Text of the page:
Poor poor poor scholasticism from a supposed reformed voice.

7:34 PM  
Blogger Jhonsun said...

Anna, which of the voices on this list are Reformed again? I looked at at it but didn't see any. Do you define "reformed" as post-Barthian neo-orthodoxy or as evangelical semi-pelagianism rather than as the doctrines of the Protestant Reformation whose stalwarts include Luther, Calvin, & Spurgeon, and whose standards include the Heidelberg & Belgic Confessions, Westminster Standards, etc.? I guess if you do that would explain a lot.

Is Ron placing economics which is politics and more importantly - freedom (not GDP) over Creation? I suppose you might be able to make that argument if you could show why any credibility should be imputed to inadequate computer climate models which have not been scrutinized nearly enough and explain why there isn't even remotely the kind of consensus among scientists and other experts on this issue of anthropogenic global warming that Al Gore declared there was (even at the time he declared it). Never mind the horrible track record the "experts" have had in predicting this sort of thing in the past (the 1970's spring to mind).

Also worth noting is how the governmental agencies and regulations supposedly in charge of "protecting creation" actually legislate and direct where pollution CAN be dumped! What do you want to bet that these decisions are not influenced by some especially astute insight as to what lakes and populations can be infected by pollution and in what amounts ((as opposed to which ones can't) by supremely wise men but rather by political expediency & to the benefit of politically favored constituencies who in many cases write the so-called conservation bills themselves(!) at the expense of the poor and less politically connected? Why would you trust any government that does this with even more power? Until you can go indepth and satisfy those questions, I would say that you don't get to accuse any one of putting God's creation on a lower priority just because they don't roll over and swallow everything their wise overlords in government tell them.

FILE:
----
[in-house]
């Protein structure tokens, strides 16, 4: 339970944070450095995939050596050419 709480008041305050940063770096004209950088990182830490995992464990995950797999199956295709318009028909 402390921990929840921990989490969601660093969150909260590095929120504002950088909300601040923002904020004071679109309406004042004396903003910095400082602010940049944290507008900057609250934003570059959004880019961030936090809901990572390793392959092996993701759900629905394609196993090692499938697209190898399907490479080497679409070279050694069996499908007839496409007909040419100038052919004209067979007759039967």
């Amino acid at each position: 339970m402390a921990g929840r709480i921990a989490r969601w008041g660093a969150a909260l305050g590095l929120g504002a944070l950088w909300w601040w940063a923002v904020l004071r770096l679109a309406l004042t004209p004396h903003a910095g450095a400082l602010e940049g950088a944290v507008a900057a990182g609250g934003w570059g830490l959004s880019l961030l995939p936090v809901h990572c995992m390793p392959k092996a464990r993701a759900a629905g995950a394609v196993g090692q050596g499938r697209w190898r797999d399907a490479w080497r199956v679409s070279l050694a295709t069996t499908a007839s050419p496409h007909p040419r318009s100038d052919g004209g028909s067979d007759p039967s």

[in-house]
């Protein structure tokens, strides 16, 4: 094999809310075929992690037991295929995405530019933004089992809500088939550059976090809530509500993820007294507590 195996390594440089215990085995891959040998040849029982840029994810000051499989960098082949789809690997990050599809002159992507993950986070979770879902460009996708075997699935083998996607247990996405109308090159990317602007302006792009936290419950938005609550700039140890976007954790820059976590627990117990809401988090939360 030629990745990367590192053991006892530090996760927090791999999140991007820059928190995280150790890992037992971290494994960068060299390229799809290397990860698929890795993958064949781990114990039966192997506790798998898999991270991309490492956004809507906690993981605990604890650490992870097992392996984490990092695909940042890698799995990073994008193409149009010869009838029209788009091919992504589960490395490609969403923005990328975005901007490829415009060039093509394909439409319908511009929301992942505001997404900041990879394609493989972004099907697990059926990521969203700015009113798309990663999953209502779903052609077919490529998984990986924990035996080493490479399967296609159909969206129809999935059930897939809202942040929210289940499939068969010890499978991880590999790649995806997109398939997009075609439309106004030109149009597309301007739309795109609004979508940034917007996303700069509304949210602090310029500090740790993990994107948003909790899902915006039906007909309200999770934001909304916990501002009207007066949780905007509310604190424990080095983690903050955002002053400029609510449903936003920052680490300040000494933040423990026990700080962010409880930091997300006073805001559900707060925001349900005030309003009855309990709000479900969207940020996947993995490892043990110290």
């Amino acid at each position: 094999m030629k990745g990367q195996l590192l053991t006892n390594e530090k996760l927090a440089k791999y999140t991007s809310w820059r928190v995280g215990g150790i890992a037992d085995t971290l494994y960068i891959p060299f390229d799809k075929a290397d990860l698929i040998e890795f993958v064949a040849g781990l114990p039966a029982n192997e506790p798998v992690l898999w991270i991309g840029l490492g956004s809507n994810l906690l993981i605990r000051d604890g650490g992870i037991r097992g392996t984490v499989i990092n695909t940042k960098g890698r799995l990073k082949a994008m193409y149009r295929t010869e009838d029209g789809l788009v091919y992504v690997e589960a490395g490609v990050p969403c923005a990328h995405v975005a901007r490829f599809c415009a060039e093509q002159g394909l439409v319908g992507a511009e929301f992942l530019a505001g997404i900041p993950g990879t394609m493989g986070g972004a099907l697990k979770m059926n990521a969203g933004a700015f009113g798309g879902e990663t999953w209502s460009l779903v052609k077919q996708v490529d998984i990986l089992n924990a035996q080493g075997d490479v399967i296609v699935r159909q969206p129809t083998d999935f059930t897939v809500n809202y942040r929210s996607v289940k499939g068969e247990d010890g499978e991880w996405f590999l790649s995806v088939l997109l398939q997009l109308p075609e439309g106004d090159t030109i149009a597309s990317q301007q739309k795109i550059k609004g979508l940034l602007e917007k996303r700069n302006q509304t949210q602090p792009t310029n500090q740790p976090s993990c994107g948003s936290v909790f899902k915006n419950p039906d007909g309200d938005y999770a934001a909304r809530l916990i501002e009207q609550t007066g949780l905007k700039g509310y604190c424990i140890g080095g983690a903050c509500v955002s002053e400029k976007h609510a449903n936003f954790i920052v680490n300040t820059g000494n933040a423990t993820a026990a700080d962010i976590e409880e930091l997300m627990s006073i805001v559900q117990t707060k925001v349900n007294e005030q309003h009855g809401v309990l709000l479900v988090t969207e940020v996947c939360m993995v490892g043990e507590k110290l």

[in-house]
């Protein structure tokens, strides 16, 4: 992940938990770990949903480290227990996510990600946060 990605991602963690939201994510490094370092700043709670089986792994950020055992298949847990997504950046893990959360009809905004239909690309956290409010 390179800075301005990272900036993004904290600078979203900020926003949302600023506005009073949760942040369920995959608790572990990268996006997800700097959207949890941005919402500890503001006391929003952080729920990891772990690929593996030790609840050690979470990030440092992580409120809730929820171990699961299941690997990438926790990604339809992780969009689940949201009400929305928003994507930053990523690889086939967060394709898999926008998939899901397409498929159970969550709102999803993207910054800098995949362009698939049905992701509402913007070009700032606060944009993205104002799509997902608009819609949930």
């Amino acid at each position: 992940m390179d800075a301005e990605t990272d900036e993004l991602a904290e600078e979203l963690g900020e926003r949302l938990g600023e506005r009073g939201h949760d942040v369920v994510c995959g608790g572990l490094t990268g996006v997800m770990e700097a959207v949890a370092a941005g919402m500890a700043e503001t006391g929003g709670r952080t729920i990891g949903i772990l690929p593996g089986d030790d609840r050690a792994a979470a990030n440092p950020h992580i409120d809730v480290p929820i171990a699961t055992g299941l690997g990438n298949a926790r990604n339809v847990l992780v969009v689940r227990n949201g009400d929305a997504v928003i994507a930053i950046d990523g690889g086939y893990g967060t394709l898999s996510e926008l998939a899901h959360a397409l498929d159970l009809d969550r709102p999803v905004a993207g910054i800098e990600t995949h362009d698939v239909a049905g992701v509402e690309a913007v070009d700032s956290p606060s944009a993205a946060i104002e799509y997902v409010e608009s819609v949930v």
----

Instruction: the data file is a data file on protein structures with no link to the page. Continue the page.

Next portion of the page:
If you're concerned about God's creation, I would expect you to look into how these policies are actually devised and executed to see how much it actually has to do with saving the planet before you go judging someone because they haven't accepted the politically-approved Cliff's notes version of a climate bill. Or possibly even consider that promoting property rights is closer to a real solution to the environment since people don't tend to "you-know-what" where they also eat.

I forget, in a neo-orthodox interpretation of Scripture, is it even okay to judge someone (in any sense of the word) or not? I suppose the answer depends on who you're talking to.

3:10 PM  
Blogger Rattlesnake6 said...

Anna,
My economic policy does not, in any way, trump the Creation Mandates or the requirement to be good stewards of God's creation. In fact, my economic policies establish those mandates.
As far as the anonymous reformers to which you refer, I would be very interested in getting some of their names. Very interested.

9:27 AM